To put it in a real-world context, it might mean that if a customer buys your product at a store, they can’t return it online, or vice versa. These entities exist on their own, under the same brand but operating separately.

From a marketing standpoint, it means that plans and promotions could vary, with each channel having its own strategy rather than one overarching plan.

Imagine seeing a great deal on Facebook, only to go to the store and discover that the promotion is online only. The disappointment you’d feel would color your perception of the brand, and may even turn you off the purchase altogether.

Brands using a multichannel marketing strategy may find themselves hitting a brick wall in the future, as 60% of Millennials alone say they expect consistent brand experiences—and that doesn’t even account for the even more connected Gen Z.

This siloed marketing strategy takes that away from them, and can ultimately affect your bottom line.

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What is Omnichannel Marketing?

Omnichannel marketing is an approach that creates an integrated brand experience across all platforms. All channels act together as part of one seamless machine.

Imagine scrolling through Instagram and coming across a promotion for a product you’ve been seeing billboards for a lot lately. A bell goes off in your head. You click the call to action and you’re brought onto the company’s website, where you punch in the promo code and get a sweet, sweet discount.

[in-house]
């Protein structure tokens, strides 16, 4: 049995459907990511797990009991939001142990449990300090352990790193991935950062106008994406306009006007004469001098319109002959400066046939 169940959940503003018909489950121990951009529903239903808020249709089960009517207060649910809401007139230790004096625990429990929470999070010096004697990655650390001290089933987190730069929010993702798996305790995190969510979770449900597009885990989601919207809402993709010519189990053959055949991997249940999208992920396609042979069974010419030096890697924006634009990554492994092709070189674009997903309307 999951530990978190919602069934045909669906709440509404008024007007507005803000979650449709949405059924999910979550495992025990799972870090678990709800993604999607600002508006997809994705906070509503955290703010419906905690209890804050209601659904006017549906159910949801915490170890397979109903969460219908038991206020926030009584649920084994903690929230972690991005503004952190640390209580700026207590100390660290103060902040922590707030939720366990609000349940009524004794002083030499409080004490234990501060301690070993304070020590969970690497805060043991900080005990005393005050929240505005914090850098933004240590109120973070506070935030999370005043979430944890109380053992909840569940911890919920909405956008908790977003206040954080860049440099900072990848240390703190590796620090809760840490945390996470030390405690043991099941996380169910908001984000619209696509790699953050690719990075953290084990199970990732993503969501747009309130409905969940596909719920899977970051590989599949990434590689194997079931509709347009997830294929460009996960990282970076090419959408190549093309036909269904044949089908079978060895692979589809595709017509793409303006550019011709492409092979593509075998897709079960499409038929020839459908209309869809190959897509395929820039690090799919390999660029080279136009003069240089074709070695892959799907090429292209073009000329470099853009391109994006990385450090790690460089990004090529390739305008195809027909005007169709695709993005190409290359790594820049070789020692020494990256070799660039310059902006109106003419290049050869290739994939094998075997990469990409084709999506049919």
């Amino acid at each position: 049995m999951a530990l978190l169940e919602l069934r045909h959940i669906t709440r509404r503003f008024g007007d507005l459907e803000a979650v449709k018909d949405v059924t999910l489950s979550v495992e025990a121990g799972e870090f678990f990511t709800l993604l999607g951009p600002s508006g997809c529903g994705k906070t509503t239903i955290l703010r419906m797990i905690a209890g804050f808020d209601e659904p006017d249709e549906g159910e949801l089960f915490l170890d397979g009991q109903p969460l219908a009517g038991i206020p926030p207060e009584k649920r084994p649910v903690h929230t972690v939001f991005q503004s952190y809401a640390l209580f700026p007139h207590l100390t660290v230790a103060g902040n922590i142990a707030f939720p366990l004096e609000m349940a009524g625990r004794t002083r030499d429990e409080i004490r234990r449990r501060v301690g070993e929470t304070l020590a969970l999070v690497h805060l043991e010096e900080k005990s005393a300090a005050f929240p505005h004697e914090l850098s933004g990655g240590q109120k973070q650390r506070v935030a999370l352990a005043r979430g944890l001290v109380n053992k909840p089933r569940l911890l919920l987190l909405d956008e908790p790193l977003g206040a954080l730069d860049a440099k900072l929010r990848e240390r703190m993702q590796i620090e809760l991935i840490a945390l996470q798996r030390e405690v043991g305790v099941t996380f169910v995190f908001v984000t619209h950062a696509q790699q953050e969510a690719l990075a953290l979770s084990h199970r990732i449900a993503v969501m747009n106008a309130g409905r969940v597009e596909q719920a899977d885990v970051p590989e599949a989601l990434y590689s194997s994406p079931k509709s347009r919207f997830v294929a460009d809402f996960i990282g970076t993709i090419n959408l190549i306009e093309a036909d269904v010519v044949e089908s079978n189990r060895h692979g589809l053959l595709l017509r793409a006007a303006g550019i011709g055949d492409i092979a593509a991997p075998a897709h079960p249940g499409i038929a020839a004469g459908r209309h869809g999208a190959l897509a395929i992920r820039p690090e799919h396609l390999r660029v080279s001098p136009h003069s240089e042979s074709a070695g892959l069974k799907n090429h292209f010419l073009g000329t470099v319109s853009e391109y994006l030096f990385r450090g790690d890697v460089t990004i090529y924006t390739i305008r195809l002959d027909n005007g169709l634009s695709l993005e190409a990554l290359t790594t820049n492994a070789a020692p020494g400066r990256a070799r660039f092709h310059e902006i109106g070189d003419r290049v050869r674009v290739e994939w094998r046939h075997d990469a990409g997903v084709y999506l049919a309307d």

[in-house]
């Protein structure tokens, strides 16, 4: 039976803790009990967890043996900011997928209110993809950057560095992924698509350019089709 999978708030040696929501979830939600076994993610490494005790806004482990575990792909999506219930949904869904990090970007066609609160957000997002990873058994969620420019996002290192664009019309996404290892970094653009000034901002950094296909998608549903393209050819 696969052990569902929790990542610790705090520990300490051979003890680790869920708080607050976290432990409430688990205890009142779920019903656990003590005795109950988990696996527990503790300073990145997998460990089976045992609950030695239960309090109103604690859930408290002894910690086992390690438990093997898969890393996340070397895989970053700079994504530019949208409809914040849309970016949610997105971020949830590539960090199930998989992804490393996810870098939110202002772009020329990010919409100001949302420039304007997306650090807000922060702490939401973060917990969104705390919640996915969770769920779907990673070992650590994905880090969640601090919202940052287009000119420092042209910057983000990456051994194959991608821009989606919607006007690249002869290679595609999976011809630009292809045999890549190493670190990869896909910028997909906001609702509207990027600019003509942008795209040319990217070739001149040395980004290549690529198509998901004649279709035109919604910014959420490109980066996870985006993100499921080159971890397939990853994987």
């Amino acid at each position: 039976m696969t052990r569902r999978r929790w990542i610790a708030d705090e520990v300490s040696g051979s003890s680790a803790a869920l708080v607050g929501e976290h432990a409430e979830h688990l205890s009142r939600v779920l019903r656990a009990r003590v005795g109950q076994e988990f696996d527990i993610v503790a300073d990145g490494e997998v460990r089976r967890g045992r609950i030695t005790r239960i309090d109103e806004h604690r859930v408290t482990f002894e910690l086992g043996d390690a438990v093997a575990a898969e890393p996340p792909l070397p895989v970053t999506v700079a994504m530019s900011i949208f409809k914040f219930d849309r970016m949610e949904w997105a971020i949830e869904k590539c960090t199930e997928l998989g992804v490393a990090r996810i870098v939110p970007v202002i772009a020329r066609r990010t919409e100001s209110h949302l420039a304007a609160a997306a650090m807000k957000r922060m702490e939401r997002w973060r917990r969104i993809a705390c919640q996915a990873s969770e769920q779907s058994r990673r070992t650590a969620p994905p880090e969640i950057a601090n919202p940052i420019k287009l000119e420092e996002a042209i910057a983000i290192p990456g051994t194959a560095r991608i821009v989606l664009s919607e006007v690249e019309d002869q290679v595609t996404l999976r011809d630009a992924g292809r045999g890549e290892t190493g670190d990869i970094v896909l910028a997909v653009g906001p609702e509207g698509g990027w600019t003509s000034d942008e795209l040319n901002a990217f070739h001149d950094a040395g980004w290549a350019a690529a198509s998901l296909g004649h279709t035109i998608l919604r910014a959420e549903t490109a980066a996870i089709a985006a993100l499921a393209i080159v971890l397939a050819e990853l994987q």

Furthermore, your information and preferences are saved, so you begin to get emails catered perfectly to your needs, including future discounts on related products that you can purchase online or at the company’s physical store.

The entire experience is seamless. You can practically hear the customers zipping down the pipeline with little to no friction or hang-ups in the process.

This is an incredibly effective strategy, and it’s backed by the numbers.

Omnichannel Marketing(Image Source)

The Pros of Omnichannel Marketing

According to Emarsys, companies that create omnichannel experiences have a 91% higher year-over-year increase in customer retention rates. That alone is enough of a reason to consider this approach.

Additionally, omnichannel marketing can contribute to your overall brand consistency. It ensures that customers receive the same messaging across various channels as they naturally move from platform to platform. This is important when trying to build a complete and cohesive brand experience.

Whether a customer is online, in a store, watching a branded video, or opening an email, you want them to always be greeted with consistency.

One of the greatest impacts of omnichannel marketing is a heightened familiarity with the brand and improved relationships with customers. Misia Tramp, EVP of Insights and Innovations for Tahzoois, spoke on the benefits of omnichannel marketing back in 2015, saying: